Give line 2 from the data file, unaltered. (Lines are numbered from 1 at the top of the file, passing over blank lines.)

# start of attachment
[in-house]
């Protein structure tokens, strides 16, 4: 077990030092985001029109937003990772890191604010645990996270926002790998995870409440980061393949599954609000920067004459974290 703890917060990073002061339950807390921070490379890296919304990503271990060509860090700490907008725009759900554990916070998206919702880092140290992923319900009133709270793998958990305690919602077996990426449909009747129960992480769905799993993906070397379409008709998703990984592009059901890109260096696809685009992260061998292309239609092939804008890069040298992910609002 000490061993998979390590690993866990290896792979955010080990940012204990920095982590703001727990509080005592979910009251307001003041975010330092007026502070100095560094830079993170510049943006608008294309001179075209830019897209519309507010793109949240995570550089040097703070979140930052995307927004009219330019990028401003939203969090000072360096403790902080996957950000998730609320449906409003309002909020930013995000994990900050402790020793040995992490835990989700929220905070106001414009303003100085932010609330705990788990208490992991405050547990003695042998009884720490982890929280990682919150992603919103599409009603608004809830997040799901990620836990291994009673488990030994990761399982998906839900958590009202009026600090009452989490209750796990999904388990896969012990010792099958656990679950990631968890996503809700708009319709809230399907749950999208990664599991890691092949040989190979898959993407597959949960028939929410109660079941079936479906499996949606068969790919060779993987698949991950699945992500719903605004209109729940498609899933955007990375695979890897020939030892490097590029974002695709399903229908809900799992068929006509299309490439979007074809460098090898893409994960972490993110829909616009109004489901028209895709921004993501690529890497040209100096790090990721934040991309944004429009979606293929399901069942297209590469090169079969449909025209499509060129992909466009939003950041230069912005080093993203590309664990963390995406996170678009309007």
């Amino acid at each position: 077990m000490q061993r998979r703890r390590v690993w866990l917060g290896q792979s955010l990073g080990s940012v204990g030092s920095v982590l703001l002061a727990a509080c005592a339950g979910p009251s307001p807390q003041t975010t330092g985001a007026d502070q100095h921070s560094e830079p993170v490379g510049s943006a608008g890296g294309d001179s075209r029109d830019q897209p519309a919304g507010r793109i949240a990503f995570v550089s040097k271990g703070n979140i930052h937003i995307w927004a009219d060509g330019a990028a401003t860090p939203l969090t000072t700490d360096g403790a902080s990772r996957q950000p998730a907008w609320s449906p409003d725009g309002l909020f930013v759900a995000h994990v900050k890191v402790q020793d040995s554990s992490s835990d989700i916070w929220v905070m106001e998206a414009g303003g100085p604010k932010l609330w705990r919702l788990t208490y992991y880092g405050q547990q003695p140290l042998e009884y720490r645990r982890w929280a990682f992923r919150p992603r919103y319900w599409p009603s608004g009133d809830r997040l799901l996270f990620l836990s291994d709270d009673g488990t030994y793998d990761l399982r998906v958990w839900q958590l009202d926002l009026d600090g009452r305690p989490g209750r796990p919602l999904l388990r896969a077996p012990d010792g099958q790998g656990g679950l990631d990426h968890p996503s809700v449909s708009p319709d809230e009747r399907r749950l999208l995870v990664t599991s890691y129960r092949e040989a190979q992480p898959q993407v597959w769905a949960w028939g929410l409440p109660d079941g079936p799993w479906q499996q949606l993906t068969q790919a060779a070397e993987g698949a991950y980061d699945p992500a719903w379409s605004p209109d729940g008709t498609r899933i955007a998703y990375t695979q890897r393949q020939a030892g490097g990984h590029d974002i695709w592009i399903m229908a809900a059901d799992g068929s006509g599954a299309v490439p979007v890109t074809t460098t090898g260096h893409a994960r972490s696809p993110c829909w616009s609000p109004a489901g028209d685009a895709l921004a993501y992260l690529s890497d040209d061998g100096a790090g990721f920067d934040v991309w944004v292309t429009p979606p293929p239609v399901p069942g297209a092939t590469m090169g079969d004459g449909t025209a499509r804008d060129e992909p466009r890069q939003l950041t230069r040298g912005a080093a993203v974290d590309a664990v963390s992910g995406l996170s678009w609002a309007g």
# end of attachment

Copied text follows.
């Protein structure tokens, strides 16, 4: 077990030092985001029109937003990772890191604010645990996270926002790998995870409440980061393949599954609000920067004459974290 703890917060990073002061339950807390921070490379890296919304990503271990060509860090700490907008725009759900554990916070998206919702880092140290992923319900009133709270793998958990305690919602077996990426449909009747129960992480769905799993993906070397379409008709998703990984592009059901890109260096696809685009992260061998292309239609092939804008890069040298992910609002 000490061993998979390590690993866990290896792979955010080990940012204990920095982590703001727990509080005592979910009251307001003041975010330092007026502070100095560094830079993170510049943006608008294309001179075209830019897209519309507010793109949240995570550089040097703070979140930052995307927004009219330019990028401003939203969090000072360096403790902080996957950000998730609320449906409003309002909020930013995000994990900050402790020793040995992490835990989700929220905070106001414009303003100085932010609330705990788990208490992991405050547990003695042998009884720490982890929280990682919150992603919103599409009603608004809830997040799901990620836990291994009673488990030994990761399982998906839900958590009202009026600090009452989490209750796990999904388990896969012990010792099958656990679950990631968890996503809700708009319709809230399907749950999208990664599991890691092949040989190979898959993407597959949960028939929410109660079941079936479906499996949606068969790919060779993987698949991950699945992500719903605004209109729940498609899933955007990375695979890897020939030892490097590029974002695709399903229908809900799992068929006509299309490439979007074809460098090898893409994960972490993110829909616009109004489901028209895709921004993501690529890497040209100096790090990721934040991309944004429009979606293929399901069942297209590469090169079969449909025209499509060129992909466009939003950041230069912005080093993203590309664990963390995406996170678009309007």